The (Eco)Psychology of the Gulf Oil Spill

oil on handsI’ve been monitoring the heartbreaking developments of the Gulf of Mexico BP oil leak all weekend long on the internet. Other than learning about the possible cause and the plans for containment, I’ve also learned something about the (eco)psychology of this disaster from the perspective of the public who is reading these same articles. I’ve noticed that public sentiment, via the comment board postings below each article I read on CNN, Huffingtonpost, FoxNews and Mike Ruppert’s blog, has been swaying between blame and anger and a stronger demand for a wake-up call regarding safer, renewable energy sources. What’s missing, for the most part, from the public commentary is a shrug and dismissal of the catastrophe as a “necessary evil”. Everyone seems to feel this is a wake-up call, whether it’s a wake-up call to the way some corporations put profit over ecological concerns and safety, or a wake-up call that we have to begin stepping up our national efforts to diversify our energy needs to more renewable and less potentially deadly sources.

The latest headline, for example, suggests that the Gulf Coast oil spill has appeared to lessen the administration’s enthusiasm for future offshore oil drilling. What was previously deemed as “safe” by the oil industry is now in question. Is it really safe? If it was an accident of nature, then it’s unpredictable and not safe. If it was sabotage, then the very idea this sort of event can be manufactured to make a political statement makes deep water drilling unsafe. The only way it can be made safe is to put in redundant and over-the-top safeguards that can prevent any sort of foreseen and unforeseen incidents in the future, or eliminate off-shore oil drilling completely (yeah, that’s not going to happen anytime soon).

In an interview with a survivor of the oil rig explosion, it is apparent that this was an act of nature. The rig employees were conducting routine testing of the well, and everything was checking out o.k. when suddenly there was a blowback of natural gas that came up so fast and forcefully up the pipe from the well, it blew out the valve and spilled heavier-than-oxygen natural gas all over the platform in a matter of minutes. Something—perhaps even static electricity—ignited the dense gas (odorless and colorless) and set off the first of a series of explosions. Simply put, they hit a pocket of extremely high-pressure gas that their equipment couldn’t safely contain.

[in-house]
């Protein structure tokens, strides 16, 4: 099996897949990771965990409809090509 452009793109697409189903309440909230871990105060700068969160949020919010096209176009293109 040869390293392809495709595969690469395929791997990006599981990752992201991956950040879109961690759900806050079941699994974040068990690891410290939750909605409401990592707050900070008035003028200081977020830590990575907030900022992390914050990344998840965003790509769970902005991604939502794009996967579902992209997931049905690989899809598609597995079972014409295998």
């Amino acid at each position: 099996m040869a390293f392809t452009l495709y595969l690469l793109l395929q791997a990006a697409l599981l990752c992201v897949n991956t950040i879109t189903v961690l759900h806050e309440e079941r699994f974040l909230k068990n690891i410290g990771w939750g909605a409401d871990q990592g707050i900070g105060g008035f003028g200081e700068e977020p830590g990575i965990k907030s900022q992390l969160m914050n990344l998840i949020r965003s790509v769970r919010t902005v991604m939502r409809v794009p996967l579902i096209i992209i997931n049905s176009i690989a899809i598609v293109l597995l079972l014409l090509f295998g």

The survivor said that the balance of pressure from the rig and well at those depths are tenuous and a very delicate balance. It seems that the balance tipped, and now the entire Gulf region is facing an ecological disaster of unprecedented proportions.

As Mike Ruppert wrote on his blog, “…maybe Mother Earth will have poisoned us with the substance we have so greedily raped her — and killed each other — for… “You want oil?… I’ll give you oil.”

The Blame Game

It’s difficult to fathom such a destructive situation and not want to blame somebody. It’s human nature and it’s a way to direct the anger and despair away from ourselves. Some are blaming the government for not having enough regulation of the oil industry. Some are blaming BP for not putting enough safeguards in place and spending the extra money for additional back-up systems. Some are already blaming the Obama administration for not acting quickly enough, even though the containment of the well has been likened to an Apollo 13 mission a mile underwater. Translation: a near impossible task, given the depth and the fact that the tangled metallic mess of the destroyed rig is laying on top of the well.

There are even those who are forming conspiracy theories. The North Koreans sent a secret torpedo from Cuba. Environmentalists rigged this disaster so that no new oil drilling platforms would be allowed. The government planned this so that they could control us better through more regulation and a nationalization of the oil industry. This sort of thinking is just one more way to deflect the anger and despair we’re feeling inside, but it isn’t productive or helpful.

Why do we want to deflect our anger? Because blaming someone and feeling angry feels much better than feeling despair and bone-deep sadness deep in our heart and soul. Blaming others means we don’t need to change what we’re doing because we feel above blame. Anger is invigorating and allows us to not have to feel responsible or face the truth.